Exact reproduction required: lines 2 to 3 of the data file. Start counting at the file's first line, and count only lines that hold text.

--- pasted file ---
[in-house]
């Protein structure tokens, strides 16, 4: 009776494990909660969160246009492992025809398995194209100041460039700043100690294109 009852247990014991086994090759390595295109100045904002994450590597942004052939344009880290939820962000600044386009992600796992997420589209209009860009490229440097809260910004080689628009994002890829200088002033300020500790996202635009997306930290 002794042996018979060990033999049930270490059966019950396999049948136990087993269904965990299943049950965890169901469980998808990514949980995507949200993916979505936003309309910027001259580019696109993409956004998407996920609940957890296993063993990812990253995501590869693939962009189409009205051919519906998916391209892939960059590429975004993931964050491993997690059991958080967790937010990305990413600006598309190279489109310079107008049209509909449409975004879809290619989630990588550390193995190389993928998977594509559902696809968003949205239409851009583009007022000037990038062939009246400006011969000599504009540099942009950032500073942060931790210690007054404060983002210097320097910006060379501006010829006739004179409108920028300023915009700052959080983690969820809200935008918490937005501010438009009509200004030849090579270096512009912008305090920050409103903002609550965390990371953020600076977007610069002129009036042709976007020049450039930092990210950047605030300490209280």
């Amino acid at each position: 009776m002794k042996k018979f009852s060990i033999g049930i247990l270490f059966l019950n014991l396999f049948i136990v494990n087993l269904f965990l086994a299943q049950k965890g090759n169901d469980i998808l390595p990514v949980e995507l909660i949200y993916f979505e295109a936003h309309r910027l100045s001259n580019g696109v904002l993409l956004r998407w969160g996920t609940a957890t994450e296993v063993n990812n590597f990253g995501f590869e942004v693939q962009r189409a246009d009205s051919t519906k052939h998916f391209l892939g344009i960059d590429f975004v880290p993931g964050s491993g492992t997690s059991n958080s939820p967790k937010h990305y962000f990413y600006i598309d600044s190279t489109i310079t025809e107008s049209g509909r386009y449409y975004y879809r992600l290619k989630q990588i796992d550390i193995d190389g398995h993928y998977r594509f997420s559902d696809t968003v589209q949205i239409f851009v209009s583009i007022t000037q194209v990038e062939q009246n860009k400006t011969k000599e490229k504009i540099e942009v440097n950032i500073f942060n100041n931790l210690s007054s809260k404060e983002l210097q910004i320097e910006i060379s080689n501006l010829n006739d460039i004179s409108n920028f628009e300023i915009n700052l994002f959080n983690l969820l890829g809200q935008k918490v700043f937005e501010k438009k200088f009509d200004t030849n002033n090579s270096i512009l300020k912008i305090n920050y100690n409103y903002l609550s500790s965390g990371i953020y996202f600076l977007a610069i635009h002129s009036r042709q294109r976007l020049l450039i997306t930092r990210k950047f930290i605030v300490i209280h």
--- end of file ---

């Protein structure tokens, strides 16, 4: 009776494990909660969160246009492992025809398995194209100041460039700043100690294109 009852247990014991086994090759390595295109100045904002994450590597942004052939344009880290939820962000600044386009992600796992997420589209209009860009490229440097809260910004080689628009994002890829200088002033300020500790996202635009997306930290 002794042996018979060990033999049930270490059966019950396999049948136990087993269904965990299943049950965890169901469980998808990514949980995507949200993916979505936003309309910027001259580019696109993409956004998407996920609940957890296993063993990812990253995501590869693939962009189409009205051919519906998916391209892939960059590429975004993931964050491993997690059991958080967790937010990305990413600006598309190279489109310079107008049209509909449409975004879809290619989630990588550390193995190389993928998977594509559902696809968003949205239409851009583009007022000037990038062939009246400006011969000599504009540099942009950032500073942060931790210690007054404060983002210097320097910006060379501006010829006739004179409108920028300023915009700052959080983690969820809200935008918490937005501010438009009509200004030849090579270096512009912008305090920050409103903002609550965390990371953020600076977007610069002129009036042709976007020049450039930092990210950047605030300490209280």
């Amino acid at each position: 009776m002794k042996k018979f009852s060990i033999g049930i247990l270490f059966l019950n014991l396999f049948i136990v494990n087993l269904f965990l086994a299943q049950k965890g090759n169901d469980i998808l390595p990514v949980e995507l909660i949200y993916f979505e295109a936003h309309r910027l100045s001259n580019g696109v904002l993409l956004r998407w969160g996920t609940a957890t994450e296993v063993n990812n590597f990253g995501f590869e942004v693939q962009r189409a246009d009205s051919t519906k052939h998916f391209l892939g344009i960059d590429f975004v880290p993931g964050s491993g492992t997690s059991n958080s939820p967790k937010h990305y962000f990413y600006i598309d600044s190279t489109i310079t025809e107008s049209g509909r386009y449409y975004y879809r992600l290619k989630q990588i796992d550390i193995d190389g398995h993928y998977r594509f997420s559902d696809t968003v589209q949205i239409f851009v209009s583009i007022t000037q194209v990038e062939q009246n860009k400006t011969k000599e490229k504009i540099e942009v440097n950032i500073f942060n100041n931790l210690s007054s809260k404060e983002l210097q910004i320097e910006i060379s080689n501006l010829n006739d460039i004179s409108n920028f628009e300023i915009n700052l994002f959080n983690l969820l890829g809200q935008k918490v700043f937005e501010k438009k200088f009509d200004t030849n002033n090579s270096i512009l300020k912008i305090n920050y100690n409103y903002l609550s500790s965390g990371i953020y996202f600076l977007a610069i635009h002129s009036r042709q294109r976007l020049l450039i997306t930092r990210k950047f930290i605030v300490i209280h």